Saturday, January 30, 2010

On iPads and Mao Zedong

Let me get this out of the way: I haven't touched an iPad, I don't own an iPhone, have never owned an iPod nor used iTunes, but I am writing this on a MacBook. So there.

That being said, I have more than a slight bit of disdain for Apple. It's not entirely justified, but at least I can admit this much. If you've read my scatter brained review of Up in the Air, its pretty obvious that I struggle at distancing products from reviews and hype. And so it is with the iPad, which seems like a great little toy that I might even want to buy if it were not for the fact that I'm being assaulted from all angles with undying praise for Steve Jobs and his new earth shattering product.

My number one complaint is that I don't understand how no one seems let down by this thing. We knew Apple would release a tablet, we knew it would be a giant iPhone, but seriously, didn't we expect it to to at least have maybe one feature aside from its size that isn't on the iPhone? The iPhone has been absolutely revolutionary, so I struggle to see how the iPad will match this kind of impact when it does nothing new.

My much more biased yet substantiative complaint is that the media fawn over Apple in such a way that makes Obama look like he's Joe Lieberman. So many companies have tablets in the pipeline, and so many others have been doing similar things for years but nevertheless the coming tablet revolution is accredited solely to Steve Jobs and his Jesus tablet. This device might change what an operating system looks like, and who knows, that idea could even stick. But knowing that devices take years to develop makes it pretty obvious that Apple is not some kind of isolated visionary on any of these issues.

How they have built up such a reputation is the source of my disgust, and that is: marketing, marketing, marketing. I have zero reservations in complimenting them on their genius marketing and advertising skills. I doubt they're forcing every publication in the country to sing their praises. Rather, it just comes naturally from the reputation that they have built not by producing the best most innovative, high quality devices, but by producing pretty good ones and marketing them like a snake-oil charlitan all over the world.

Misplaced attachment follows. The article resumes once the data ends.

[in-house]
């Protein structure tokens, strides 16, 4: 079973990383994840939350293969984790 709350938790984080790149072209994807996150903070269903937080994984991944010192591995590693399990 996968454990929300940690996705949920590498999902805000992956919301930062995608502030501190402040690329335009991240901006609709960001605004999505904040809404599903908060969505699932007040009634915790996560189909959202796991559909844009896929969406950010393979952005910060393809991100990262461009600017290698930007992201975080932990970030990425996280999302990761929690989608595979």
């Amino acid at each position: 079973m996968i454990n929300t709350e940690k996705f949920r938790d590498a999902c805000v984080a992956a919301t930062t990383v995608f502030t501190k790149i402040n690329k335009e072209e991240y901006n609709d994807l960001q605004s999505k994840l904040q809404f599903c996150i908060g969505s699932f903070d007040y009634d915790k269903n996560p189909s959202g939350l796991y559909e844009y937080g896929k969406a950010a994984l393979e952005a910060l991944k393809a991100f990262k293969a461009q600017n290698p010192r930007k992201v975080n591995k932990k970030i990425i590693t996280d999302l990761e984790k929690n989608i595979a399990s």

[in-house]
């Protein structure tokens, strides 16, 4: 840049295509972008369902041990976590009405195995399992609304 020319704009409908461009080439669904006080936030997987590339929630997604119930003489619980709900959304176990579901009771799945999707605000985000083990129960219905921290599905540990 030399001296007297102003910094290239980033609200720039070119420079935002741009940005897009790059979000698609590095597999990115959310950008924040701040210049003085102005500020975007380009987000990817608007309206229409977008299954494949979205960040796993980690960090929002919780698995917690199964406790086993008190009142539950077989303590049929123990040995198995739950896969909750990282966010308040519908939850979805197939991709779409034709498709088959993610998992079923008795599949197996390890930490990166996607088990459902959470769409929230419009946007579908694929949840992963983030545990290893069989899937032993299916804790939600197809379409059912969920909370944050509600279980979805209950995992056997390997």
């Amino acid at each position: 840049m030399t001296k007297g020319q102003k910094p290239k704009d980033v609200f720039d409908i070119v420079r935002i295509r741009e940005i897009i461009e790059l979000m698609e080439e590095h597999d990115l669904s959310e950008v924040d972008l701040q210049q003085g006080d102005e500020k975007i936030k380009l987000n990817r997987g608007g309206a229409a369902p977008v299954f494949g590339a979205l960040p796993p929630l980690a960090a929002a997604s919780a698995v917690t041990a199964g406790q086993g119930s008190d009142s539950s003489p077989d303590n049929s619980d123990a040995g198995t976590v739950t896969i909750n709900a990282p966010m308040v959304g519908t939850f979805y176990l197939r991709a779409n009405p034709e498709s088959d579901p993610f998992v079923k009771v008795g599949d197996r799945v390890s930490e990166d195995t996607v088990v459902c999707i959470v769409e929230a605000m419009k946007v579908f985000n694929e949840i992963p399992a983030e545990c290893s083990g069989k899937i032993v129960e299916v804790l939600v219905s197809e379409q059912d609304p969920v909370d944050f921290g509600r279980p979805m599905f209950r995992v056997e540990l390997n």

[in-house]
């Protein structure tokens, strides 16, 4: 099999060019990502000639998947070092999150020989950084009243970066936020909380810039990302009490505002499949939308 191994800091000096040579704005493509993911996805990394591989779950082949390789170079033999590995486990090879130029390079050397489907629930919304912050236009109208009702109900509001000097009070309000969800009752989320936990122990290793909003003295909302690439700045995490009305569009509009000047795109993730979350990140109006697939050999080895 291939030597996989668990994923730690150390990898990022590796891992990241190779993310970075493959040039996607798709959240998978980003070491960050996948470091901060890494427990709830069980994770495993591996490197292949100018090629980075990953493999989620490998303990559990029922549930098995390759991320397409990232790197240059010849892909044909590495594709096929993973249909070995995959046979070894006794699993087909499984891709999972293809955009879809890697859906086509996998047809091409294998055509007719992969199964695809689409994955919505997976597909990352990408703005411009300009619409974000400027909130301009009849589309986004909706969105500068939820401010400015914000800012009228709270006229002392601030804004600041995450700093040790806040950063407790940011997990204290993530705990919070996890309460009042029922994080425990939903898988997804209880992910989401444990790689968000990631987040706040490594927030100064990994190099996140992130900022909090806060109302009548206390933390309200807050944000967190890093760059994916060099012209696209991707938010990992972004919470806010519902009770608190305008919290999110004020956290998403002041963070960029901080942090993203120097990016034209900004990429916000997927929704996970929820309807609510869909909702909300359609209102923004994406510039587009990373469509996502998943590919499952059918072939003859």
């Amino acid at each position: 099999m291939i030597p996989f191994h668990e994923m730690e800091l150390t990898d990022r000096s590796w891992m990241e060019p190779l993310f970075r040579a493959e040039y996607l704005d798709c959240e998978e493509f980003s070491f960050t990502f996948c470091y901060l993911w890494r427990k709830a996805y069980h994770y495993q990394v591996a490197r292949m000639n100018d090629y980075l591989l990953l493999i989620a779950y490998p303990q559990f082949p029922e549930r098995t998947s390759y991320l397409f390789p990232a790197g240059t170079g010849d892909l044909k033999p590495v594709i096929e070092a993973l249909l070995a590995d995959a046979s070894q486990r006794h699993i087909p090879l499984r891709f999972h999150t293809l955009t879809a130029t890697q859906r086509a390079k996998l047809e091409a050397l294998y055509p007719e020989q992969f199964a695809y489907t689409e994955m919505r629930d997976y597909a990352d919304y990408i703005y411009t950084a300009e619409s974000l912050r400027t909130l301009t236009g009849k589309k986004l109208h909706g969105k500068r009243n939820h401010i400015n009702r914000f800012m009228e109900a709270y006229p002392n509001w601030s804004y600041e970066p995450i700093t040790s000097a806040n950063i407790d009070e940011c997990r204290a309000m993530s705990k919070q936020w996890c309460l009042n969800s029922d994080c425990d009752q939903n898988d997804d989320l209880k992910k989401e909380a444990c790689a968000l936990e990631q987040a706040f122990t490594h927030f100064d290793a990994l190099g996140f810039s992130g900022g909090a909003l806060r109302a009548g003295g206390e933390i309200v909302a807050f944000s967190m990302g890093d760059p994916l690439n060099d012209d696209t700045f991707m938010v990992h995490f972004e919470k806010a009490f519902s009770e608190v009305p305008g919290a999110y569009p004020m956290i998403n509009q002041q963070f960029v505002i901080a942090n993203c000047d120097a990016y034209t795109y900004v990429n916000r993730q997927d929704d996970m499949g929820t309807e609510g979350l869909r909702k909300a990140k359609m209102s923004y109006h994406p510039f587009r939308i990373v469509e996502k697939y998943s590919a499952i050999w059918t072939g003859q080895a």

I really don't dislike most Apple devices that I have used, and on the contrary find them to be above average products. But no Apple users think they're using an above average product. To the ever growing and highly vocal Apple elite, they're the best products ever made and I just frankly fail to see it. They have become the Burberry of computing. High quality products to be sure but known far more for their prestige. This creates a self perpetuating positive feed back cycle that adds no technological value to the product but greatly increases perceived value.

Their secretive nature and control issues are laughable and I still think it kill the company in the long run if they don't relax a little bit and loosen the death grip that they hold over all of their proprietary software and hardware. Apple is the business incarnation of Maoist communism, with a tight top-down control struture that regulates all aspects of development, production, pricing, distribution, and sales.

This is perhaps most evident in their ridiculous agreement with AT&T which for some unknown reason they are actually going to continue with the iPad. It really makes no sense why they wouldn't relinquish a bit of control and let Verizon and T-Mobile customers reap the benefits of their hardware in the true spirit of the competitive marketplace.

Would I like to play with an iPad? Sure. I might even think about buying one a few years down the line. But someone has to be the one to say that it's just not that big of a deal. Their products just aren't that amazing. Rant complete.

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